If you want to understand why Confederate General Robert E. Lee attacked Union forces during a fateful battle in Gettysburg during the American Civil War, just take look at a map.
Last year an American university produced a faithful recreation of the battlefield to help historians understand why commanders made certain moves.
In fact, governments and even companies have been using maps as a strategic tool for centuries to make decisions and plan for the future. As mapmakers, we’ve been helping organizations sharpen their strategy and more so today by introducing the HERE Mobile SDK (software development kit) for Business.
The HERE Mobile SDK for Business will be available for the Android and iOS platforms. With the SDK, government agencies and companies can get access to HERE maps and location tools so that they can quickly and easily develop native applications specific to their enterprise (in this article's images, we are showing how the SDK could be used by a delivery service).
Just like a general in battle, maps and location tools help companies plan, prepare and react better and faster. With the HERE Mobile SDK for Enterprise they can develop mobile applications on the most comprehensive and detailed map out there and rely on a hybrid platform that gives them access to their map data even without a data connection. Intelligent routing means that businesses can calculate routes in a number of ways including finding the fastest or the shortest way there. Plus maps are rendered on the device so that they load more quickly and use less data.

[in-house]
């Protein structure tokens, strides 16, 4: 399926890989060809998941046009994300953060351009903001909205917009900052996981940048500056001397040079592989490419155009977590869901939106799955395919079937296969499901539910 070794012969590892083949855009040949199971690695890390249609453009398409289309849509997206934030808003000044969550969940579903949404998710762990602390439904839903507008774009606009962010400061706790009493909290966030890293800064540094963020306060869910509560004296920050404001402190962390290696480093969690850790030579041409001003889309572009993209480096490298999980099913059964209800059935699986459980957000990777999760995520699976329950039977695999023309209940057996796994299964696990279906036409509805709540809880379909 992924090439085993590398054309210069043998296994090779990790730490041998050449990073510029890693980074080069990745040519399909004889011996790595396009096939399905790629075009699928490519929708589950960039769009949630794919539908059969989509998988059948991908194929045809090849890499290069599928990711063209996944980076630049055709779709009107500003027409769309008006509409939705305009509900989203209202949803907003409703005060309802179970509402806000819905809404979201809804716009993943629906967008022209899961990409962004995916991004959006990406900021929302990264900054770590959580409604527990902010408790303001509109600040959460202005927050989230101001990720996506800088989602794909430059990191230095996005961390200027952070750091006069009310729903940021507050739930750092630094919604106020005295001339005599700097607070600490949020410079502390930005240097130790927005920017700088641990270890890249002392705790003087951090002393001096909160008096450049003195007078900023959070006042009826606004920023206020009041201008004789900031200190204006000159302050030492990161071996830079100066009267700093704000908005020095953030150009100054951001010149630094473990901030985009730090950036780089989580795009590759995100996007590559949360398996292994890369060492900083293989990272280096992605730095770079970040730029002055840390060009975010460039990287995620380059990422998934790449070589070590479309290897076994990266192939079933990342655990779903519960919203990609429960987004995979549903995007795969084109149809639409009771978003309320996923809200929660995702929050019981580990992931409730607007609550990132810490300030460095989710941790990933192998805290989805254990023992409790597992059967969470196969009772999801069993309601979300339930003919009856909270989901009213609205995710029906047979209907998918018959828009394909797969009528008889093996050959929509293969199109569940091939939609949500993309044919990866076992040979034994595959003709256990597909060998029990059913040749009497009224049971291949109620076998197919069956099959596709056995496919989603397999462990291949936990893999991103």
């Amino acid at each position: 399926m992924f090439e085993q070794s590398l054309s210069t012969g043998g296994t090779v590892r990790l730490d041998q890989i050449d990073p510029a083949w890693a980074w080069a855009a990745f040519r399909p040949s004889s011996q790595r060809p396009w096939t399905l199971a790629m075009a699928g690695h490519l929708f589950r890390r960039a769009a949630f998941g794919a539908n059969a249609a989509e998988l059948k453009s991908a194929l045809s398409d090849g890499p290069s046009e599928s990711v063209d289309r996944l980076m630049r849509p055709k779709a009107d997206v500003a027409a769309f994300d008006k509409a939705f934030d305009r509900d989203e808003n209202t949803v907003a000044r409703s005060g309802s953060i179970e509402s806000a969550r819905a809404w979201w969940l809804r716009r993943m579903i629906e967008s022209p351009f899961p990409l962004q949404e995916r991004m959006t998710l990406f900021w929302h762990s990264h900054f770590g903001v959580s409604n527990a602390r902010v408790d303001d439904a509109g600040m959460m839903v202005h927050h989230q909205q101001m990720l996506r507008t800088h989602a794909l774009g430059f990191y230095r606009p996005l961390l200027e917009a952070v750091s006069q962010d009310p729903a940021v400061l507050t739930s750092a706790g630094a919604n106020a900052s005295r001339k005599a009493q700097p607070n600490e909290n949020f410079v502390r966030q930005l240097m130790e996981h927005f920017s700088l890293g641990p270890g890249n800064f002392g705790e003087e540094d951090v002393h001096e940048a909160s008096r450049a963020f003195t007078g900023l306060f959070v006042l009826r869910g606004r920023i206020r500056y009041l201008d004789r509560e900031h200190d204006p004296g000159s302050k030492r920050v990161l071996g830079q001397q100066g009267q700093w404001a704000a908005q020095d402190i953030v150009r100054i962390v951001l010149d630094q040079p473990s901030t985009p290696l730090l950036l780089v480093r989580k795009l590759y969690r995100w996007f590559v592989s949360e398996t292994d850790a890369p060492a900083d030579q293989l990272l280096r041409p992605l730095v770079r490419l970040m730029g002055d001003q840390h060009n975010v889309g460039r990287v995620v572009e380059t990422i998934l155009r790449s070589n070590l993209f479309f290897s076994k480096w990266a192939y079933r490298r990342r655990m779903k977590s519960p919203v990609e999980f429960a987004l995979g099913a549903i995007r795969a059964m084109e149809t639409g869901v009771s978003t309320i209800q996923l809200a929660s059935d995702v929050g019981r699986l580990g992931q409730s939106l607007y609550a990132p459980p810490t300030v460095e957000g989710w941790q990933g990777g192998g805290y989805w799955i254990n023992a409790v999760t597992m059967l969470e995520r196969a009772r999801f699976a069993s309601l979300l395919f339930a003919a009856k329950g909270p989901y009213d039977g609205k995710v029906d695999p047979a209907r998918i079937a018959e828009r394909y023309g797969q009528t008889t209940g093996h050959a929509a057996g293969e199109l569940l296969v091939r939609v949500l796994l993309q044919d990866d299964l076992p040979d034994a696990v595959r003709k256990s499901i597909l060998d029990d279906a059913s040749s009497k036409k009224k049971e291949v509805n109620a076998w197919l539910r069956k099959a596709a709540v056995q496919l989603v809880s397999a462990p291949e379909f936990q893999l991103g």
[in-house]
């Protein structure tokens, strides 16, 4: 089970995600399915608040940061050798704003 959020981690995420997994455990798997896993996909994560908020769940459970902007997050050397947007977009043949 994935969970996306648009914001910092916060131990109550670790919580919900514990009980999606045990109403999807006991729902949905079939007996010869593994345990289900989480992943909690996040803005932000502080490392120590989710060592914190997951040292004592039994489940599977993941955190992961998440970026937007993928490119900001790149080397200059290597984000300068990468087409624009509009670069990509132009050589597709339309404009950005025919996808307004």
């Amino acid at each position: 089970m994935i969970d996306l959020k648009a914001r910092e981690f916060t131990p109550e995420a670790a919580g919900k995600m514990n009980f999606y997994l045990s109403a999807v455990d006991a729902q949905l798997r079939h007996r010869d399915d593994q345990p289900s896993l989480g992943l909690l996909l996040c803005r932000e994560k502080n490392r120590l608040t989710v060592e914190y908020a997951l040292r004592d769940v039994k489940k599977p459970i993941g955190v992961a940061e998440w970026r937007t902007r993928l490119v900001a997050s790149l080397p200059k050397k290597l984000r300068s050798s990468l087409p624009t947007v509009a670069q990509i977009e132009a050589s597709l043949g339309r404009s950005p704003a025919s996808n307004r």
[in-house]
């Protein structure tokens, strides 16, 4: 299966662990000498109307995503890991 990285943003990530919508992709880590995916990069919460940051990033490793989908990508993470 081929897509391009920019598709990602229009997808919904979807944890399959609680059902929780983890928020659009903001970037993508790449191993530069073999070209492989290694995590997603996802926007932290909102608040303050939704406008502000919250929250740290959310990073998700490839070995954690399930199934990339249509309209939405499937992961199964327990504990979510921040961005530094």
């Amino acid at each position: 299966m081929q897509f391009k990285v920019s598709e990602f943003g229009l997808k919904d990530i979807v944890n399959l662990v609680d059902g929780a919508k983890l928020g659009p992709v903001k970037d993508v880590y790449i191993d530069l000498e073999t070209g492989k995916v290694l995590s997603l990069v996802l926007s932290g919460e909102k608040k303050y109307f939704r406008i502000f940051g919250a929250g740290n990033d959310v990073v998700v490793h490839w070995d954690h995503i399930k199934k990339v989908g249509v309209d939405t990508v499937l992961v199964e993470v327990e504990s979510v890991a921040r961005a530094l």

The possibilities for businesses to save time and money and act smarter are almost endless: Logistics firms can track resources, helping boost efficiency. First responders can react faster to incidents. Delivery personnel can trigger notifications to people at their destination when they are close by. Security companies can plan emergency routes in advance. Financial institutions can better track transactions to reduce fraud.
At Gettysburg, during that second day of fighting, the researchers found that from his vantage point Lee vastly underestimated Union forces. Meanwhile, Union officers were able to better survey the battlefield, and they reacted in time to resist the oncoming charge. Turns out the better map altered the course of a battle and, ultimately, the war.